Emotions are produced by underlying thought processes. If you understand these processes, you have taken the first step towards changing your emotions.
The emotional reaction process
Your emotions aren’t actually caused by events. Imagine that you’re upset with your manager, Susan, because she gave you a mediocre performance review. Your emotional reaction is determined by the following process:
The event takes place – First, the event has to occur. Susan gives you your performance review, and you receive a lower rating than you’d been hoping for.
You interpret the event – “This is not the performance rating I was hoping for. This is a lower rating than I wanted.” At this point, you haven’t yet had an emotional reaction; you’re making a logical assessment of the facts.
You decide how you should react – Based on your interpretation, “This performance rating is too low,” you will now decide on the appropriate reaction, which could range from fear to anger. Subconsciously, you decide that anger is the appropriate emotion for this event.
The emotion is produced – You now produce the emotion of anger and begin to feel the symptoms. The entire process takes place quickly and subconsciously. Susan didn’t make you angry – you’ve interpreted the event and decided the appropriate emotional reaction is anger.
Four main emotions
Every emotion plays a role. Each of these mental states exists for a reason and brings benefits and disadvantages. The four main emotions are:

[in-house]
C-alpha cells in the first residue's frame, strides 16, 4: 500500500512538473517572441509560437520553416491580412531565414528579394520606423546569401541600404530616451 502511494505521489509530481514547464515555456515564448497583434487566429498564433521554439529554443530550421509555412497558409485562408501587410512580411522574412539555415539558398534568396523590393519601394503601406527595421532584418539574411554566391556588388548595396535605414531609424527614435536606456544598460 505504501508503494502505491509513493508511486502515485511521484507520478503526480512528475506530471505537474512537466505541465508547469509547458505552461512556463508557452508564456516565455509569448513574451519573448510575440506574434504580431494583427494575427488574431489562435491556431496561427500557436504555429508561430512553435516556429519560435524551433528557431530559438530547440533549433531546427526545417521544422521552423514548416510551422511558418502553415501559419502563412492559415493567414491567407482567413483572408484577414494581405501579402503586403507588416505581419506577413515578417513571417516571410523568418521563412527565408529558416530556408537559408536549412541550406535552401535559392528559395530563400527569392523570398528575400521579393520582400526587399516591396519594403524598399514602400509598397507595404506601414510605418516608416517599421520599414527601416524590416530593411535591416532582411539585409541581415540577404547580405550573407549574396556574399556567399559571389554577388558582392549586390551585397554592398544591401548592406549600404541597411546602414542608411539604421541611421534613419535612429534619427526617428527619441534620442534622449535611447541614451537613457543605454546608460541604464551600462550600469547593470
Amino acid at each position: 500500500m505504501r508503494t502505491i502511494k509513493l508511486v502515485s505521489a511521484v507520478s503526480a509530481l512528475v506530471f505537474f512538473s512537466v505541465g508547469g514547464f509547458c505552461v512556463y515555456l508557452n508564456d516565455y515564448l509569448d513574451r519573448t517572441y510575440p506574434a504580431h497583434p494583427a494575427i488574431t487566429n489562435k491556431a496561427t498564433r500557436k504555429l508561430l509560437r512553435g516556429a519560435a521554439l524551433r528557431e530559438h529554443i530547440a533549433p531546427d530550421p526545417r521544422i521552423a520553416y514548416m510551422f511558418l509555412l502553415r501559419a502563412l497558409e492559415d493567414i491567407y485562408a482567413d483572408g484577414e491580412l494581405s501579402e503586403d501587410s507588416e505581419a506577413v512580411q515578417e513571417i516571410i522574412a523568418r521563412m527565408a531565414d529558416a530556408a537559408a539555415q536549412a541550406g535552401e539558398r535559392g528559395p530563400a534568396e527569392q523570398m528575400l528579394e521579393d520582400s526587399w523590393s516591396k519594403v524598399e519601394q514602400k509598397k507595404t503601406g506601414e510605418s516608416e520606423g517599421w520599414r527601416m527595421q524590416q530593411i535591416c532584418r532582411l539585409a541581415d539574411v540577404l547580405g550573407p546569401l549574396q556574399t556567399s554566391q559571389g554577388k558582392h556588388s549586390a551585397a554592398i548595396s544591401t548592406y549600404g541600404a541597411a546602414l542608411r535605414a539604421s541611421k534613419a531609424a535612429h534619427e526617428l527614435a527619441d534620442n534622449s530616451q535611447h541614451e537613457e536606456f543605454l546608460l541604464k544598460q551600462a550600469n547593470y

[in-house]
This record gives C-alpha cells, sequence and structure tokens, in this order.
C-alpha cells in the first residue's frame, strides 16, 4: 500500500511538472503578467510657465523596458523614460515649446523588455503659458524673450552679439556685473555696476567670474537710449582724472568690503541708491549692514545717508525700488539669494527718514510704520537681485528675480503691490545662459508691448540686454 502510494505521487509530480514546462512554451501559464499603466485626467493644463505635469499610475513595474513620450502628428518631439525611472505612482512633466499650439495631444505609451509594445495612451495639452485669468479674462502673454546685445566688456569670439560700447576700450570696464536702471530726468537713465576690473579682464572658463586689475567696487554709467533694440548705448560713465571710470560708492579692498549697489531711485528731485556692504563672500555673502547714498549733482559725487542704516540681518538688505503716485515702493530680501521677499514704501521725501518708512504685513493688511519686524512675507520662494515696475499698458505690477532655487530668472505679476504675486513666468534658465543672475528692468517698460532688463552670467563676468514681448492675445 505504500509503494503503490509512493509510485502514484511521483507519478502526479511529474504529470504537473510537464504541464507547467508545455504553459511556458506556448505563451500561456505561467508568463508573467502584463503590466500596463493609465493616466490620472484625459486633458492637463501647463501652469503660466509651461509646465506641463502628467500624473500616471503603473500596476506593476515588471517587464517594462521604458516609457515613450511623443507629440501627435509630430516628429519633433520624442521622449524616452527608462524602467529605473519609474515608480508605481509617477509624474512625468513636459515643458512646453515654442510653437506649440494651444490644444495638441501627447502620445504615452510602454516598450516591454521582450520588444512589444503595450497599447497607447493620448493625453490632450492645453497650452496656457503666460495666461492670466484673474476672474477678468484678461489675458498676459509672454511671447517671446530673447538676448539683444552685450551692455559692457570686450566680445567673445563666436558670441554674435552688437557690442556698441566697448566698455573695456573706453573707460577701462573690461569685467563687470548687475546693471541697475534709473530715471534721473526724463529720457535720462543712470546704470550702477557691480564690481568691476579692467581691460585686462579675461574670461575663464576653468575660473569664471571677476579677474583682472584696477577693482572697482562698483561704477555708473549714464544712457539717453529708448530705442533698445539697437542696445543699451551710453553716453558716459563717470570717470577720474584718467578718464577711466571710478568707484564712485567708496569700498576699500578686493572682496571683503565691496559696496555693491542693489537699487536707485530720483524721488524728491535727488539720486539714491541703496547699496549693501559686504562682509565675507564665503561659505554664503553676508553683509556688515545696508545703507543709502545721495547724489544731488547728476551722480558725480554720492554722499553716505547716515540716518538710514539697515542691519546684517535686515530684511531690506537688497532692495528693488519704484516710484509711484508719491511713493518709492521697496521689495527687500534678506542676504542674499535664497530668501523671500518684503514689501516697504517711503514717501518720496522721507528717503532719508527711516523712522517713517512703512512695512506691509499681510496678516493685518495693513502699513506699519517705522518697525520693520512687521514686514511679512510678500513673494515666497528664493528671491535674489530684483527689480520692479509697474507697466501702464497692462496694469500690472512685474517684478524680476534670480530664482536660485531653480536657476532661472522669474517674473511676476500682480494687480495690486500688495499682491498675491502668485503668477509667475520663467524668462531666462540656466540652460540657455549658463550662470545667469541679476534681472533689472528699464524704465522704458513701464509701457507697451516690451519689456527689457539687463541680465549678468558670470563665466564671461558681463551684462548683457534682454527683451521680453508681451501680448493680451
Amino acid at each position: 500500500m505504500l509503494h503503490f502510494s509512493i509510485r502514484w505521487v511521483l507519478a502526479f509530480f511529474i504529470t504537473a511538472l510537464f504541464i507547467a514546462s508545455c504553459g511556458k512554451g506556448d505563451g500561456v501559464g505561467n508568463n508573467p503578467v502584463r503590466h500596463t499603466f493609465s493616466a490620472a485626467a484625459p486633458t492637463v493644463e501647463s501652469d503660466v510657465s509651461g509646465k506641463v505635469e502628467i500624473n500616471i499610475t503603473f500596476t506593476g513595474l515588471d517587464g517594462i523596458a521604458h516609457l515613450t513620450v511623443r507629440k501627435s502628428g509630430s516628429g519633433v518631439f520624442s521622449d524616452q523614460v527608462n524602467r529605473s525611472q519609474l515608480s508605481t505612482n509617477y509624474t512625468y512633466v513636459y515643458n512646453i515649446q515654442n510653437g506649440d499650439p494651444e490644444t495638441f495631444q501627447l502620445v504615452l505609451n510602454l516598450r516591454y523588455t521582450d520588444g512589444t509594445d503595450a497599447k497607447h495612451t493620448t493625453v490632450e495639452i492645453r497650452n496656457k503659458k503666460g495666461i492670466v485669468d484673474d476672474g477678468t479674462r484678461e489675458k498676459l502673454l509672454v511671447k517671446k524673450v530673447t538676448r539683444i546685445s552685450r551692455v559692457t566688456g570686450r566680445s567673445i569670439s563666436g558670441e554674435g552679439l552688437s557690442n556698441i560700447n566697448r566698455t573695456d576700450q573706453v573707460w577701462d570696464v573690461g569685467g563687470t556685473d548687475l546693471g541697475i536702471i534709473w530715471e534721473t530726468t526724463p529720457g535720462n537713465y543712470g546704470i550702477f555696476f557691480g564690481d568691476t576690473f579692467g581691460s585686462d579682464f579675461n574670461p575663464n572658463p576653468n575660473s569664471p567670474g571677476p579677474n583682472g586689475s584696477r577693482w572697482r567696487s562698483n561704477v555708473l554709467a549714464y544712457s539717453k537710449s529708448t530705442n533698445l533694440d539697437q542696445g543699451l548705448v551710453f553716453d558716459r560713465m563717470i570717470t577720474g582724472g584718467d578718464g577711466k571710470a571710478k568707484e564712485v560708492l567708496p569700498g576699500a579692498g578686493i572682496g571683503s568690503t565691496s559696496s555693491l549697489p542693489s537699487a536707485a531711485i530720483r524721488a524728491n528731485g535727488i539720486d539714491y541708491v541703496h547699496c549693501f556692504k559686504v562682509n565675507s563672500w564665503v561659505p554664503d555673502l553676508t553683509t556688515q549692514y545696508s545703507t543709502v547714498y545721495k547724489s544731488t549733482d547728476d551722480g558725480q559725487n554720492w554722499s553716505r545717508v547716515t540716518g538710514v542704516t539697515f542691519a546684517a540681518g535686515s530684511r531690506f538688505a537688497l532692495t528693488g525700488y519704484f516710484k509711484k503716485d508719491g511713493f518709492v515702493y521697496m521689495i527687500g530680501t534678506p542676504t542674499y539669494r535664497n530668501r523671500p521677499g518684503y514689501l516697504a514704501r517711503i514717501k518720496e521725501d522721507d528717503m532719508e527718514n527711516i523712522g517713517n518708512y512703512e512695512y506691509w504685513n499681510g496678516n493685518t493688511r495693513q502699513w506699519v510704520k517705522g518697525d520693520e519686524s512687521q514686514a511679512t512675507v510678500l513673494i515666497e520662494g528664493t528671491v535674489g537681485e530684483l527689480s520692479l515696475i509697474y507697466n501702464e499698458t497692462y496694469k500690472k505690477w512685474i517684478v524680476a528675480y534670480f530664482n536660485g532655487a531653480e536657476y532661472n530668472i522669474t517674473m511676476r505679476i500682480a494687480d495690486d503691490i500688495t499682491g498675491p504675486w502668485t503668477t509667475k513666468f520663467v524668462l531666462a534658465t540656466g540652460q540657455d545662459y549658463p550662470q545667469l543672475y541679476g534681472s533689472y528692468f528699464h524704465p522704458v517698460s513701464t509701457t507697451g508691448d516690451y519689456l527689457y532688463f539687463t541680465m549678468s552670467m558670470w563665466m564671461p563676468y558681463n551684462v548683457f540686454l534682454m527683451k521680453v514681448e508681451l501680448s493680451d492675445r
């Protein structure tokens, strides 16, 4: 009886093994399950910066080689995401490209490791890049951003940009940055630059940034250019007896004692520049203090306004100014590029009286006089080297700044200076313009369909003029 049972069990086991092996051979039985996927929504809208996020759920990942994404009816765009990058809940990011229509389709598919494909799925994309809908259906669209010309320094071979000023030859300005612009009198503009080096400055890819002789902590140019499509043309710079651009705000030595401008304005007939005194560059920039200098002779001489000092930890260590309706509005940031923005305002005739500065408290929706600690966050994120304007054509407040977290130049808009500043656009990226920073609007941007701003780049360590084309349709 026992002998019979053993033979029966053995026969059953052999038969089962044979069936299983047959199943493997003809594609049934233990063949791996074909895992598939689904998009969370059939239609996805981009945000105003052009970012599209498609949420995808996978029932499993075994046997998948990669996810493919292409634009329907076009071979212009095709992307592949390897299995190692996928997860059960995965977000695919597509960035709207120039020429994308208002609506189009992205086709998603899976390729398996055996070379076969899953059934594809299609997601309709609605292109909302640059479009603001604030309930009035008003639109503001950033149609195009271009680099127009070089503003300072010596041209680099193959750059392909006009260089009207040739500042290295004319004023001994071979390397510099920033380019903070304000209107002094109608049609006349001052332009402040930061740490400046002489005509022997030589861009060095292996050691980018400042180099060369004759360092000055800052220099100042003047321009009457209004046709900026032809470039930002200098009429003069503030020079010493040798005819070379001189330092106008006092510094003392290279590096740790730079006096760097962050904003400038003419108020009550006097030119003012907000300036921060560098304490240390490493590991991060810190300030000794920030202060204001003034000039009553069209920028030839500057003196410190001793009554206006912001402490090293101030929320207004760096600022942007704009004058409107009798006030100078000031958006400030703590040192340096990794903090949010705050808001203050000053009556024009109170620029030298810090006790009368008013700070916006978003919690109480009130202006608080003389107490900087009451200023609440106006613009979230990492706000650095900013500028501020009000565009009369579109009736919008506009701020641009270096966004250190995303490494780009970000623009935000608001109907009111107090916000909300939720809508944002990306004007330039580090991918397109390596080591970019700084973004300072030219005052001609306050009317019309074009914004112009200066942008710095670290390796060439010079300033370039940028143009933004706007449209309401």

Sadness – This helps you step back from a situation and find a way to cope. It provides mourning time and an opportunity to reflect. When you’re sad, you’re more likely to re-evaluate your actions and priorities and think about the changes you need to make.
On the other hand, when you’re sad, you can become paralyzed. You can feel so bad that you’re unable to take action and change bad situations. Sadness can affect you physically and increase the likelihood of illness.
Anger – This comes from the feeling that someone is wrong or bad and should be punished. Anger helps you “attack.” It protects your self-esteem. It reinforces your beliefs and helps motivate you toward decisions.
On the downside, your anger alienates you from others. It is physically stressful. It makes you prejudiced and blind to your own faults. Anger serves a purpose, but can be very destructive to your relationships.
Happiness – This is a good feeling. It makes you want to get involved with others. You’re ready to try new things and explore challenges. Others want to be around you when you’re happy. When you are happy, you’re much less cautious.
You may not plan or take appropriate precautions. Often, when you’re happy, you feel like you can conquer the world. This can lead to unrealistic expectations, which ultimately lead to disappointment.
Fear – Fear produces the “fight or flight” urge. It can be very motivating. It makes you aware of the threats you face and helps you prepare yourself and take precautions.
Fear is instigated by uncertainty. Fear can generate a great deal of tension. It’s difficult to concentrate and be creative when you’re afraid. It creates stress. Fear is a problem when it’s unrealistic. It prevents you from concentrating on important issues.